WANT TO BE A TOP LEVEL MANAGER?
The best managers can turn improve productivity, keep staff working happily and effectively, and dramatically increase profitability.
In this course you will learn management theories and procedures, problem solving and decision making tactics, staff management, and more. Developed by professionals with a substantial amount of industry experience, it is the perfect foundation for a successful career. Ensure your management style is grounded in the 'tried and true.'
There are 7 lessons in this module as follows:
- Introduction and Organisational Structures
- Types of Organisations
- Legal Status
- Liability for Staff Actions
- Basic Contract Law
- Role of a Manager
- Management Objectives
- Management Processes
- Mission Statements
- Types of Managers
- Levels of Management
- Organisational Structures; formal and informal
- Division of Responsibilities
- Understanding the Workplace
- Scope of Office Work
- Report Writing
2. Management Theories and Procedures
- Motivating Employees
- Classic School of Management Theory
- Behavioural School of Management Theory
- Management Science School of Management Theory
- Other Management Theorists and their Ideas; Weber, Barnard, Follett, Mazlow, Herzberg
- Contingency Planning
- Introducing Change
- Giving Orders
- Types of Orders
3. Problem Solving and Decision Making
- Decision Making
- Problem Solving Technique
- Types of Managers
- Group Decision Making and Problem Solving
- Conflict Resolution Techniques
- The Planning Process
- Implementing a Plan
- Time Management
- Planning for Your Organisation
- The Importance of Planning
- Developing a Business Plan
- Lateral Thinking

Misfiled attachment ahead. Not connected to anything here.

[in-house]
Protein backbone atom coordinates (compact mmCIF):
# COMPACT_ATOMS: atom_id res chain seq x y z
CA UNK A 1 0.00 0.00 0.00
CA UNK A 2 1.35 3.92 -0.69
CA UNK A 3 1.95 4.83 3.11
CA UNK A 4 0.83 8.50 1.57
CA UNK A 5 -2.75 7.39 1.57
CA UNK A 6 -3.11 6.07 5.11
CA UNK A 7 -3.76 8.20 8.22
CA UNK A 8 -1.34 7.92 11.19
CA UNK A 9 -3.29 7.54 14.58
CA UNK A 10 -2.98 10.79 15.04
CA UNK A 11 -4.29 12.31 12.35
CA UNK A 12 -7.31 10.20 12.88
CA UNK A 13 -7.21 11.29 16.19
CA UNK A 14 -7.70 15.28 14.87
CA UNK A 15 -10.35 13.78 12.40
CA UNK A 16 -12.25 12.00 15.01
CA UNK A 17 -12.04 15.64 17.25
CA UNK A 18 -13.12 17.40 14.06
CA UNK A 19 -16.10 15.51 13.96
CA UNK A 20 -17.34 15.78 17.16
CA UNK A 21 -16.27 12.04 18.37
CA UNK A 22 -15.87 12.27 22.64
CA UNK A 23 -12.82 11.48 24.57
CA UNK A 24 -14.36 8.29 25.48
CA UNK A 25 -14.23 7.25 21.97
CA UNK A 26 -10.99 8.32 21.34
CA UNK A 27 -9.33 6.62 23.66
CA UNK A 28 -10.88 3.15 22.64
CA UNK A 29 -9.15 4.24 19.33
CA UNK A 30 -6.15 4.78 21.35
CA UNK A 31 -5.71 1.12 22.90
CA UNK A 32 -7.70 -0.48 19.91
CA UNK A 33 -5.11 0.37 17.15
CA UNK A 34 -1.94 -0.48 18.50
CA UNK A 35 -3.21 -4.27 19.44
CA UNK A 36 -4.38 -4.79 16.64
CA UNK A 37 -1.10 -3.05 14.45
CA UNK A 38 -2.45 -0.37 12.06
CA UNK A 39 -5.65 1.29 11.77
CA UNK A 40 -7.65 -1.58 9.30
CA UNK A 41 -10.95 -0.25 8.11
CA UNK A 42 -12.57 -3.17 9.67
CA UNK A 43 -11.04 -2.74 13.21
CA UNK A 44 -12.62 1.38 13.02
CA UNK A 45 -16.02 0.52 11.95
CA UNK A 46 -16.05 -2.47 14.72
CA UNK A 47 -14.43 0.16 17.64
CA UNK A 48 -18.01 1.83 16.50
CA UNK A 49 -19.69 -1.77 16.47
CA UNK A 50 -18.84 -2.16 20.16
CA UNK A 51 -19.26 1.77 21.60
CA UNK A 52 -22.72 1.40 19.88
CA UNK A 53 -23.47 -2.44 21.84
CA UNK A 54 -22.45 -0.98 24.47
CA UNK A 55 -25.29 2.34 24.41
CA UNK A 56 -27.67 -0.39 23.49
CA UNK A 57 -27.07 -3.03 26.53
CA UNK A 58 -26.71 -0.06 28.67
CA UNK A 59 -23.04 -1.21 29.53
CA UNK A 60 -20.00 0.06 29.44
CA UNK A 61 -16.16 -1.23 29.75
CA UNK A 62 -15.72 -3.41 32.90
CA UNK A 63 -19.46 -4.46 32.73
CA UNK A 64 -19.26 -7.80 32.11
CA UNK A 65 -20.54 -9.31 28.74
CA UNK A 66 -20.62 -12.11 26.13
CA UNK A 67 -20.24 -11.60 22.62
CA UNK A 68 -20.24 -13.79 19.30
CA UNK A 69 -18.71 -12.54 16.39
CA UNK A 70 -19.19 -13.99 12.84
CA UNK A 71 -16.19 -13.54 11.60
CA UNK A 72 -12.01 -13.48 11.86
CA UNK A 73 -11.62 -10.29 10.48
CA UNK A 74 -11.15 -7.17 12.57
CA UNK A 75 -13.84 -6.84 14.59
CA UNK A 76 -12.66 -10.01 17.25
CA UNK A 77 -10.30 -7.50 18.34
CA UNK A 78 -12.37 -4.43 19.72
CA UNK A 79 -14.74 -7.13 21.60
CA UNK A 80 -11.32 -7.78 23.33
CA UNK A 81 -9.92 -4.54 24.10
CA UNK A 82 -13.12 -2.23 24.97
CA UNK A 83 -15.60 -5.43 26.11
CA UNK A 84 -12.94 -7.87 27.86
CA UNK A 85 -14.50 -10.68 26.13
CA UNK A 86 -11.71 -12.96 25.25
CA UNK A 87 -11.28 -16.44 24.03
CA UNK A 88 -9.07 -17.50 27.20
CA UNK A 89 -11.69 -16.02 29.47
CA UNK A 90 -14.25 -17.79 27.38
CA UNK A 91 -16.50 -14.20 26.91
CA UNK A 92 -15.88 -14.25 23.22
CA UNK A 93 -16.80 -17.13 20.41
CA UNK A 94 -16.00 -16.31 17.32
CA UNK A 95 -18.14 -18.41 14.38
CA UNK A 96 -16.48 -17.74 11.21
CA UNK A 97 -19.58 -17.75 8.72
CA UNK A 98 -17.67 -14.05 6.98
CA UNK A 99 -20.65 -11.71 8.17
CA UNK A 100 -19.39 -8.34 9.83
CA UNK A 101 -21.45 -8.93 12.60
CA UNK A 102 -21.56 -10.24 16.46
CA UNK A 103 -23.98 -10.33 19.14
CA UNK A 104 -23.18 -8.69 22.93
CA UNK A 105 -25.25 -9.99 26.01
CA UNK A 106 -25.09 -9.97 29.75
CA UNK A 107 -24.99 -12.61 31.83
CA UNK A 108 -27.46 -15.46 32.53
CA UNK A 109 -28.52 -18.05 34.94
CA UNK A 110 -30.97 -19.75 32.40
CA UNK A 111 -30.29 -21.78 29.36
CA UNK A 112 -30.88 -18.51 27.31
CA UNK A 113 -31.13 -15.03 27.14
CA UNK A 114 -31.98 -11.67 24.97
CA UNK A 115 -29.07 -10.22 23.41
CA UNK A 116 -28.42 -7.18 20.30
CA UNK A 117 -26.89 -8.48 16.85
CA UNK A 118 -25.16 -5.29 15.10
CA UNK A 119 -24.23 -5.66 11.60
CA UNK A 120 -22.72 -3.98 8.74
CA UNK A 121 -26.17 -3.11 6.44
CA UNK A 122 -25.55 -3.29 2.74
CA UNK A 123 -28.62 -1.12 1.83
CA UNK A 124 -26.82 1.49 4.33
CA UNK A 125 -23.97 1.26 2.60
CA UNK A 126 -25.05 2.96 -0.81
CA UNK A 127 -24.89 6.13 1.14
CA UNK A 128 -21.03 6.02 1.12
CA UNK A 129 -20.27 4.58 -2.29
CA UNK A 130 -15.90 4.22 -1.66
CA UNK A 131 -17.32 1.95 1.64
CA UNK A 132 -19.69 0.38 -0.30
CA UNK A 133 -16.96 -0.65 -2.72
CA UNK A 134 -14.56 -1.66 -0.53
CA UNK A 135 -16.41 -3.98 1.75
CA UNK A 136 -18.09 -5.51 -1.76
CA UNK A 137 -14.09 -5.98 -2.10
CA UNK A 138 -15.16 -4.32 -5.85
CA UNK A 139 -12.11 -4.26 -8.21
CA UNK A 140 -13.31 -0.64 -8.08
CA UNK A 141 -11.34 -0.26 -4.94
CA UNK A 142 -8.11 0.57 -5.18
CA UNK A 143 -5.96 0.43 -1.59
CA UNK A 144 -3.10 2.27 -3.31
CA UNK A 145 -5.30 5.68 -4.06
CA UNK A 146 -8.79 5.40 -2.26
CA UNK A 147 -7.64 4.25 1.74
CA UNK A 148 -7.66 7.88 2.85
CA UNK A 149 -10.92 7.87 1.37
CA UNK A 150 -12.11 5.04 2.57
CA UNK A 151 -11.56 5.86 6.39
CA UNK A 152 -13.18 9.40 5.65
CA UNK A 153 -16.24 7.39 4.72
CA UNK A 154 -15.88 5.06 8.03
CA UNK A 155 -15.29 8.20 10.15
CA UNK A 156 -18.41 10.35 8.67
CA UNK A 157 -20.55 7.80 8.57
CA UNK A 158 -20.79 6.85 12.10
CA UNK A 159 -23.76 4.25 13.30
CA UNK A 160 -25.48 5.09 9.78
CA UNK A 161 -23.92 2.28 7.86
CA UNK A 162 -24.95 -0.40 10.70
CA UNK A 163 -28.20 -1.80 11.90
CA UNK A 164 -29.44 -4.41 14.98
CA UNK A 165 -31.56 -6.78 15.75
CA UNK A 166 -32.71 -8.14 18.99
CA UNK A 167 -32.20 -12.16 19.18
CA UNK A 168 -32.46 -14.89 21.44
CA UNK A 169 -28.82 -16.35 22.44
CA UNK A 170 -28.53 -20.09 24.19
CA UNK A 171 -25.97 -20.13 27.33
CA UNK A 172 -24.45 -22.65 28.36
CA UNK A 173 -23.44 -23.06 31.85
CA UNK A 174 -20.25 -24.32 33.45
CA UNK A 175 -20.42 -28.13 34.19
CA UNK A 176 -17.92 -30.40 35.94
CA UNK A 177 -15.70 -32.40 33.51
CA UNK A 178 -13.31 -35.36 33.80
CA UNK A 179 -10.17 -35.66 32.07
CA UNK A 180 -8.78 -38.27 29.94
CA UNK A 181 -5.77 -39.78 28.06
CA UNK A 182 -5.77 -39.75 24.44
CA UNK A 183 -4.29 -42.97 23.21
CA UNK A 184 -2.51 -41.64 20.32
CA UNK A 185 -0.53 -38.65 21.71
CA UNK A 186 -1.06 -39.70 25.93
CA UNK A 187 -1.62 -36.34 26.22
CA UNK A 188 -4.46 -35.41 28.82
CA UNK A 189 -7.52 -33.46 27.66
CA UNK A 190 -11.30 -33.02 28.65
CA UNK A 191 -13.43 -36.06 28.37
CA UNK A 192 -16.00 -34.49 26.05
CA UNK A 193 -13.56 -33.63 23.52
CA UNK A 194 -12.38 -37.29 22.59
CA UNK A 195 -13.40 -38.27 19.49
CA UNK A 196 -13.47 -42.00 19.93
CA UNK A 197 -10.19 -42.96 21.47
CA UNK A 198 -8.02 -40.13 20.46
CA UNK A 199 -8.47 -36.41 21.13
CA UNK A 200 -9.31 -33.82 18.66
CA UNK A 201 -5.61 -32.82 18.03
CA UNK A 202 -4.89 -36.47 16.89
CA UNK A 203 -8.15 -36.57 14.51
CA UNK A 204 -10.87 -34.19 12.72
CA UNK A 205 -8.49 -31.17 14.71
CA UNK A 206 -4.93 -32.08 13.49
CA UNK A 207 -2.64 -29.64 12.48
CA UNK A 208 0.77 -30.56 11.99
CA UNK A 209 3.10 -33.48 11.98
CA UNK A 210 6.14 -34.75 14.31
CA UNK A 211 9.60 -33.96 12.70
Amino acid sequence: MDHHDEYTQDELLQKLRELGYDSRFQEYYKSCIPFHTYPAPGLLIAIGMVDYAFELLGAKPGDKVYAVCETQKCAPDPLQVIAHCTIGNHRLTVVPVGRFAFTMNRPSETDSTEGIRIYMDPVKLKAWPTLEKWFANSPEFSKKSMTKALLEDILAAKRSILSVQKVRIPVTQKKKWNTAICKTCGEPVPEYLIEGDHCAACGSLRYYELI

4. Management Styles and External Influences
- Management Styles
- Target Oriented Management
- Process Oriented Management
- Interactive Oriented Management
- Management as Leaders
- Perceptual Barriers
- Perceptual Change
- Motivating Employees to Change their Perception
- Other Factors affecting Managers Effectiveness; Stress, Self Esteem, Career Management, Security etc
5. Employing People and Interview Skills
- Advertising for New Staff
- Anti Discrimination
- Communication at an Interview
- Common Communication Barriers
- Staff Training
- Training Programs
- Conversation with Trainees
6. Staff Management
- Scope and Nature
- Learn to Plan
- Steps for Successful Goal Achievement
- Managing Staff Levels
- Importance of Clear Procedures
- Writing Procedures
- Quality Assurance
- Job Satisfaction
- Professional Supervision
- Dealing with Grievances
- Workplace Health and Safety
7. Ethics and Equity
- Code of Conduct
- Interpreting Code of Conduct
- Refund Policy
- Honesty and Fairness
- Intellectual Property Rights
In addition to seven assignments (at the conclusion of each lesson); you are also required to prepare a management report on a different enterprise for each lesson. These reports provide an opportunity to network with, and investigate the industry you work or hope to work in. The reports are well constructed and designed to be achievable by students in any place or circumstance. Each report will consider things such as the scope of work, number of employees, organisation structure, scope of financial activity, viability, etc. You are not expected to be able to always find all the information that might be desirable; but rather to systematically investigate an organisation as best you can within a limited time frame; and then evaluate that organisation's management with the limited information available.
- Identify the processes and procedures that are associated with the effective management of staff in the workplace.
- Describe the use of motivation in the workplace and the effects this can have on staff performance.
- Describe how to recruit and interview a new staff member for a specific job in an organization.
- Discuss work group project preparation, costing, performance analysis and goal completion from a managerial perspective.
- Describe the principles of Occupational Health and Safety policies, and their application in the learner's proposed industry sector.
Some things that you will do in this course:
- Write up management reports
- Compare management styles in the three workplaces
- Plan and role play a recruitment interview on tape
- Obtain information about Quality Assurance in your country
- Write a procedure for either "handling complaints" or "Dealing with an accident resulting in injury to a worker".
- Research legal considerations that are relevant to your workplace.
What Type of Manager?